When my news organization applied for nonprofit status three years ago, we hewed closely to the suggested legalistic description of our purpose: “To promote the instruction of the public on subjects useful to the individual and beneficial to the community.” While newsrooms might sound silly bending their mission statements to conform to IRS rules, the agency would be wise to include “journalism” as a synonym for “education,” which qualifies for tax exemption. New nonprofit organizations doing investigative and accountability reporting should be encouraged to assume the community’s public-education role, as the shrinking commercial press strays into sensation and entertainment.
Michael Stoll is executive director of the San Francisco Public Press.
There have been times in our history when the purpose of journalism was to inform the citizenry of the urgent need to act before we were no longer a self-governing republic. The first example was in 1798, when President John Adams led Congress to pass the Alien and Sedition Acts. Awakened by the press to this turning of the First Amendment upside down, the new Americans denied Adams his second term as president.
But never before in our history than right now have the media been more needed to keep demonstrating to Americans how close we are to losing our most fundamental individual liberties to the Obama administration, which ceaselessly ignores the quintessential separation of powers. In the July 12 New York Times, Randy Barnett, a professor of constitutional law at Georgetown University, underscored Obama’s abuse of “the fundamental constitutional principle that the sovereign people must be the ultimate external judge of their servants’ conduct in office . . .
“Congress and the courts must put a stop to . . . these surveillance programs [and] danger . . . to the rights retained by the people.”
But how can this happen unless journalists persistently stay on this story and reveal the mounting un-American facts that demand that We the People seize accountability and restore the Constitution?
Nat Hentoff is a journalist, novelist, historian, music critic, and civil libertarian. He writes about jazz for The Wall Street Journal.
A journalist is first and foremost a questioner. We ask. That’s the most important thing we do. Before all the highbrow analysis, instant commentary, or in-depth reviews, there are simple, straightforward, spontaneous, sometimes unashamedly naïve, and often-mundane questions.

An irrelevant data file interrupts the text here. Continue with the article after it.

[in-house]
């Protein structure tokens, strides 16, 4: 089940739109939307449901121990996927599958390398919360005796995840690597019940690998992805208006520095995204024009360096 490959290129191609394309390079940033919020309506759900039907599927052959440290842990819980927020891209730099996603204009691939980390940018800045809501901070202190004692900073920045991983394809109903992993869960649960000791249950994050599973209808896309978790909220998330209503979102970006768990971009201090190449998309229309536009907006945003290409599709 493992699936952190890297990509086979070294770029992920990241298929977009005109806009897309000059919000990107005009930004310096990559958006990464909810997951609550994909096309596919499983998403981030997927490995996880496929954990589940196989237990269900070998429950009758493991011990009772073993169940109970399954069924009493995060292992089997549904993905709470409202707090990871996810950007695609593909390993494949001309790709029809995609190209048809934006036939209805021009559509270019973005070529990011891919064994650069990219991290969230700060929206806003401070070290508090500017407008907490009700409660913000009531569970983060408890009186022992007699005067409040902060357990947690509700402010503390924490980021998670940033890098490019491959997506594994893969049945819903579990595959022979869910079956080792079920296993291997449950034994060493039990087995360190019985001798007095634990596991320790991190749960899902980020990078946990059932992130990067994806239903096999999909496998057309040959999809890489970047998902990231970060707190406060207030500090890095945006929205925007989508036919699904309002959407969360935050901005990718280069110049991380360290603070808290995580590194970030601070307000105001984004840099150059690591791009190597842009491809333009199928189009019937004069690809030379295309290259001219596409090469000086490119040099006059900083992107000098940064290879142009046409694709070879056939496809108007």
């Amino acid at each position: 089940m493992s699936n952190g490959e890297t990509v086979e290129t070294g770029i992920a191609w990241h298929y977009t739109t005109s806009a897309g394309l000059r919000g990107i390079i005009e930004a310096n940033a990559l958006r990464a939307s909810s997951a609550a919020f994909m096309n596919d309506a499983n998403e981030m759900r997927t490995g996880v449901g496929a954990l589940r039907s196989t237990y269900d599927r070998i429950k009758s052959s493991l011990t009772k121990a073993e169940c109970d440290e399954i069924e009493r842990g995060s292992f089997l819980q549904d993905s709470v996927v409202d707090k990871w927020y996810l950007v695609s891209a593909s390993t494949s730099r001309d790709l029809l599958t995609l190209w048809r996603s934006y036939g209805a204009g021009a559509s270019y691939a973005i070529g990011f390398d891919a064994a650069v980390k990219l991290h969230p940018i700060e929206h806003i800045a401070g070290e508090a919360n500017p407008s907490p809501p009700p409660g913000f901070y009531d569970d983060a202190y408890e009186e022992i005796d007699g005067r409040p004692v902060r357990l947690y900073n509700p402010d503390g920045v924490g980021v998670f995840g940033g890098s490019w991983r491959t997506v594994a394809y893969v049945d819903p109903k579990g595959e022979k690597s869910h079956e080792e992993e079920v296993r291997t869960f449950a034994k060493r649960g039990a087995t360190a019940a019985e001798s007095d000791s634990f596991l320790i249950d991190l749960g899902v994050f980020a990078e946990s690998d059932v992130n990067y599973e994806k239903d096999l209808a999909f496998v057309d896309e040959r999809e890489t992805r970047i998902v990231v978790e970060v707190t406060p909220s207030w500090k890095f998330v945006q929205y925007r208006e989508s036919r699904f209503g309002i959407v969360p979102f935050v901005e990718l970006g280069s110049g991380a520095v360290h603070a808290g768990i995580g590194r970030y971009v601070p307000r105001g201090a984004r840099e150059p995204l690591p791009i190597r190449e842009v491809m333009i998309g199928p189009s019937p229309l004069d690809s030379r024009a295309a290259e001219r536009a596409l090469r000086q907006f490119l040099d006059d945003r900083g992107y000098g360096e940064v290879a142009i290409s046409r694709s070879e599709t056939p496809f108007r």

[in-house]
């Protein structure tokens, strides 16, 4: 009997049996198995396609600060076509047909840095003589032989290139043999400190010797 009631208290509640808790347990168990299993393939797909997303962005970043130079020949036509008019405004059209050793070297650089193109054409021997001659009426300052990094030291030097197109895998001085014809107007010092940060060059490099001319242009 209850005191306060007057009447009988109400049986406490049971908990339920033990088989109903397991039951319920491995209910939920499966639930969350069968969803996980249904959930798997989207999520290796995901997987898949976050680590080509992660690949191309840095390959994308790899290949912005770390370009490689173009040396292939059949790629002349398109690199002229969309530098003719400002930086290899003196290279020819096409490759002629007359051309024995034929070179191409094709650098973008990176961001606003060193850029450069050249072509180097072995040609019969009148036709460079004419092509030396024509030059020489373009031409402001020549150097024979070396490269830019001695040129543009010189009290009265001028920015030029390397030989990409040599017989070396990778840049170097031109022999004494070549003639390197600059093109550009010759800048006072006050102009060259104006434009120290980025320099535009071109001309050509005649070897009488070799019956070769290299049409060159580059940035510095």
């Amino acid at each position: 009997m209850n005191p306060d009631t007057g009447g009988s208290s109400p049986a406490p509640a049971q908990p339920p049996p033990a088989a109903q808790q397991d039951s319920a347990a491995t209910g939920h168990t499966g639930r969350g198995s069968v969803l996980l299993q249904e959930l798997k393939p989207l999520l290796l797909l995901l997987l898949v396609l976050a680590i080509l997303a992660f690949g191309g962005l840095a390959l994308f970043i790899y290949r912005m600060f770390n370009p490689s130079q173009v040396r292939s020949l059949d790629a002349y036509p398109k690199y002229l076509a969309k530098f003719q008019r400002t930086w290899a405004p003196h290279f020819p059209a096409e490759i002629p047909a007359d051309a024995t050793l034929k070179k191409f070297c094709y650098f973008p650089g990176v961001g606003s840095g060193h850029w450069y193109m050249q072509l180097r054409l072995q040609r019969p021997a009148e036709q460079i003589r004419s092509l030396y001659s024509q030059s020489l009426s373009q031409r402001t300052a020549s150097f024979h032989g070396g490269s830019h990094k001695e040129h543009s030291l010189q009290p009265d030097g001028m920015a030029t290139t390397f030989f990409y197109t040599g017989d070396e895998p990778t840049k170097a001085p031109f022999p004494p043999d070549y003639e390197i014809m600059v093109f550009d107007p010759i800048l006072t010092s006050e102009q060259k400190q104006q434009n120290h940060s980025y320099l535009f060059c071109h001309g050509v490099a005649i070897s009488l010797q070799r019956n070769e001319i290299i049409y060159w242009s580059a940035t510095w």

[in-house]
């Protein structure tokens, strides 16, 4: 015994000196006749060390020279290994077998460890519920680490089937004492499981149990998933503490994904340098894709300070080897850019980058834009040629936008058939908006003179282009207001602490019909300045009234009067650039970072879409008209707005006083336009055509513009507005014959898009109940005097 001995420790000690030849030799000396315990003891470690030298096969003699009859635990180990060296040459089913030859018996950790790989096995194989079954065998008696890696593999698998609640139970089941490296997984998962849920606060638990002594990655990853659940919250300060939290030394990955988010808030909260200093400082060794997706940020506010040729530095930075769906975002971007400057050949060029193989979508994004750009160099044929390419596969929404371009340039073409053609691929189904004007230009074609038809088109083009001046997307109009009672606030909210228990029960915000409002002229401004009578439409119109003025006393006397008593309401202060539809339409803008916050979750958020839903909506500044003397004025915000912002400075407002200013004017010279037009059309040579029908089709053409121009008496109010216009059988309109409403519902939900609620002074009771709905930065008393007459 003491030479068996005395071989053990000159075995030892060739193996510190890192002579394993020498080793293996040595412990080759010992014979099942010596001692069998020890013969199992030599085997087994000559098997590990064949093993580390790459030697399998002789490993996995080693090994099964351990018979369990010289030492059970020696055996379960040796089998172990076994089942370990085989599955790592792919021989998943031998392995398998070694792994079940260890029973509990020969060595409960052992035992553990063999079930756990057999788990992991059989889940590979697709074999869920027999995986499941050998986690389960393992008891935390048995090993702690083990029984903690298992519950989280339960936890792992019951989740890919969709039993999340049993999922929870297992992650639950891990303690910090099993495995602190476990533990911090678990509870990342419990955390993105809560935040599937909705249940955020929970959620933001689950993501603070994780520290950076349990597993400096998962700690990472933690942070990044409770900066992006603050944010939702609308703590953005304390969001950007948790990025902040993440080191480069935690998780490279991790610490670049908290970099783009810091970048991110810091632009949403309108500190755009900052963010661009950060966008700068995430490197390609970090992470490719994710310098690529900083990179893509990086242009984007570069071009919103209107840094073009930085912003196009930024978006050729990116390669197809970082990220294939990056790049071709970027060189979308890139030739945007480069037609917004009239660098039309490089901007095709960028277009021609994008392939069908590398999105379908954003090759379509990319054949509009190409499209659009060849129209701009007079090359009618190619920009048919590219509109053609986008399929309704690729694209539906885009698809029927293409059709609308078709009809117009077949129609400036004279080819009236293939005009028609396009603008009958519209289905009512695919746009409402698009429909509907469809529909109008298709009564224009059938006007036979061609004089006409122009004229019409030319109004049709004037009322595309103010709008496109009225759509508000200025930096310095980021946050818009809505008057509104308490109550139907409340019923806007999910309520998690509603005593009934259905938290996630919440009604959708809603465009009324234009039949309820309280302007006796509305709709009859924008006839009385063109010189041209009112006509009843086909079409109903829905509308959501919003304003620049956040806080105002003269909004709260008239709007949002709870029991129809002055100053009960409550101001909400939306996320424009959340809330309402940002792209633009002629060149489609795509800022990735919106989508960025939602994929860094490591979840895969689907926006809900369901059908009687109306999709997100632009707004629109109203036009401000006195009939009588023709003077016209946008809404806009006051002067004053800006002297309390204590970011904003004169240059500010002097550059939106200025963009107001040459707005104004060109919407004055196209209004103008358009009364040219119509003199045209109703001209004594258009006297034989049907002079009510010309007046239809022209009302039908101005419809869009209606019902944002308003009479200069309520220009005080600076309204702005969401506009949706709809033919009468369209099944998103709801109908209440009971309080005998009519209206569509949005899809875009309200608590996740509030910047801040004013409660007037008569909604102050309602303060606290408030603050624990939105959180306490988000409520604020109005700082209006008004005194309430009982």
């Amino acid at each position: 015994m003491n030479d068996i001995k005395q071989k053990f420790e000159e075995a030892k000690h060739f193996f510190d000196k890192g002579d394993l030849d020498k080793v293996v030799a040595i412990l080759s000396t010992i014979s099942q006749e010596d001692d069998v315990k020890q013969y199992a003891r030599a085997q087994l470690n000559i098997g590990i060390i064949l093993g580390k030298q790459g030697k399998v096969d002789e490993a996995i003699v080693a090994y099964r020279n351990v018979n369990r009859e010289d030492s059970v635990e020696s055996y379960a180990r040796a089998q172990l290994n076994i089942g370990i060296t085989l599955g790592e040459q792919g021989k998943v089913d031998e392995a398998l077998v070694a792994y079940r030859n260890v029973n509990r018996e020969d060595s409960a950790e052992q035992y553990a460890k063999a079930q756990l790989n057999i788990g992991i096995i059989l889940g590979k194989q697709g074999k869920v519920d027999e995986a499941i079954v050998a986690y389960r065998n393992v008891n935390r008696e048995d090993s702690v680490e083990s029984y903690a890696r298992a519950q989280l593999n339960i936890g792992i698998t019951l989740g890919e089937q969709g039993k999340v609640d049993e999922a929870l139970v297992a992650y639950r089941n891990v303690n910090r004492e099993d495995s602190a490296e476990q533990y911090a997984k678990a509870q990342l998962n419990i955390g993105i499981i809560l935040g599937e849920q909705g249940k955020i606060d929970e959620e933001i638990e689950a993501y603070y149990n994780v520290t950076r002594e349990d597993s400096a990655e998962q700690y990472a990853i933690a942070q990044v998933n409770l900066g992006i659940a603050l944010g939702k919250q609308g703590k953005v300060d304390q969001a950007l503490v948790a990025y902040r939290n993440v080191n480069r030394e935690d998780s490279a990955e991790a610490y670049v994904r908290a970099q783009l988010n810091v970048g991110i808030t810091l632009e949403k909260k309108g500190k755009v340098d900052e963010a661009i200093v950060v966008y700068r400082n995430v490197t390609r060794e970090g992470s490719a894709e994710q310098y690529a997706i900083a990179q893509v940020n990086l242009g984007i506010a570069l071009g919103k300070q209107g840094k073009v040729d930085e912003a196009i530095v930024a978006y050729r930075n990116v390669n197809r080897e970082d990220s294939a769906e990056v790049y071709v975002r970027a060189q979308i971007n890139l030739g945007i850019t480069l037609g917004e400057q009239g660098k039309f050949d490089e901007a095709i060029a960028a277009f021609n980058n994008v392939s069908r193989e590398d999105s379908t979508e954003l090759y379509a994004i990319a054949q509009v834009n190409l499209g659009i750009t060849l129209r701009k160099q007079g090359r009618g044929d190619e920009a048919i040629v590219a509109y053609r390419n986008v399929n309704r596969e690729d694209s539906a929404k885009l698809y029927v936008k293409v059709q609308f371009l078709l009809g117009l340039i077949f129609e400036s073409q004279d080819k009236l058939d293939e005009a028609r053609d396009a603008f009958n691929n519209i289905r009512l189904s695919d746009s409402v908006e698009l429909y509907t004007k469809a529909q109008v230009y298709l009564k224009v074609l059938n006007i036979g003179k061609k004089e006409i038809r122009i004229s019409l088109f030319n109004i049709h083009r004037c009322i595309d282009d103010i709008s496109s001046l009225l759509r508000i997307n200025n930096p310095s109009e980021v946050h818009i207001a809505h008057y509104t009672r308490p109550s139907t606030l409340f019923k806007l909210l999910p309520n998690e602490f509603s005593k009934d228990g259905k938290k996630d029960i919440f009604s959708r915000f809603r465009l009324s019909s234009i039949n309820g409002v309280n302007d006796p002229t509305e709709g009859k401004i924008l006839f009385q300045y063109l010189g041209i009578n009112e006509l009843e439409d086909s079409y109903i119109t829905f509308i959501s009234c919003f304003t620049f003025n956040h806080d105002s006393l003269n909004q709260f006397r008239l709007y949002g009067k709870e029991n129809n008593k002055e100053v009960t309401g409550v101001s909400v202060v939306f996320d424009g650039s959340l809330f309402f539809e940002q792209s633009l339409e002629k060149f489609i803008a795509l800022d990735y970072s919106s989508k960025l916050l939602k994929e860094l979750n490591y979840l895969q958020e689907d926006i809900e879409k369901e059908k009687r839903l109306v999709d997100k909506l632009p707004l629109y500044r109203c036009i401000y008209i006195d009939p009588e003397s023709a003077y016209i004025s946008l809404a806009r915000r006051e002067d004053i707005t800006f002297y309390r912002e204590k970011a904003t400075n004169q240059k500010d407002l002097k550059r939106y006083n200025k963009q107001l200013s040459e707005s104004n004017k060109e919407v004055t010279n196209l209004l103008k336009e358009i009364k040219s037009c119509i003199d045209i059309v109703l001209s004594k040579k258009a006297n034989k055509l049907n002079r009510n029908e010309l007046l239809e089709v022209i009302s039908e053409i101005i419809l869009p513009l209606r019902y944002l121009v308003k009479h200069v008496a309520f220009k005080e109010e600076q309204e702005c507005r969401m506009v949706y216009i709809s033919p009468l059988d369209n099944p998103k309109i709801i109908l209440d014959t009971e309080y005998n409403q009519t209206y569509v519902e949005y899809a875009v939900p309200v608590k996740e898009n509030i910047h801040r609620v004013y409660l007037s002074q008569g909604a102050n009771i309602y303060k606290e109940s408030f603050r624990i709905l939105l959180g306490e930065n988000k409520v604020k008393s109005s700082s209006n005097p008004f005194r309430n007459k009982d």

For a journalist, questions should come before answers, for it is only by asking that we dig deep into the shining surfaces of the well-manicured, ready-to-print statements we are so often presented.
Everyone wonders. Everyone suspects. Everyone believes there is more. But not everyone is in a position to ask. Journalists are. It is our job to give voice to the silent questions that breed in the minds of everyone. Who? What? When? Where? Why? How? These are magical words. They have been a journalist’s best tools for centuries, and they still are in the digital age.
Yasemin Congar was a founding deputy editor in chief of Taraf, a crusading Turkish newspaper. She now lives in Istanbul and writes for T24 and Al-Monitor.
Digital production and networked communication allow anyone to create content and disseminate it widely. In this environment, we should consider journalism as an approach to content creation. Those who employ the journalistic approach strive to produce content that helps users understand and navigate their communities. This approach is characterized by rigorous research and verification, the fair presentation of competing ideas, and a commitment to independent inquiry that follows the facts, challenges the facile, and engages with complexity and ambiguity. The journalistic approach is not limited to those who identify as journalists. It is the act of informing and enlightening that defines content as journalism, not the actor who created it.
Sid Bedingfield is visiting professor at the University of South Carolina’s School of Journalism and Mass Communications.
John R. MacArthur
I hesitate to say that journalism is for fun, since hardly anyone doing it is having fun anymore. Nevertheless, I find few things in life more enjoyable than rocking the boat to the water line—when one of my stories or columns provokes outrage in powerful people. Unpaid blogging has taken a lot of the fun out of our trade, so I will add the caveat that journalism should also be remunerative. Only then will there be enough serious journalists—not just journalists who take themselves too seriously—to properly inform a public starved for authentic revelation.
John R. MacArthur is president and publisher of Harper’s Magazine.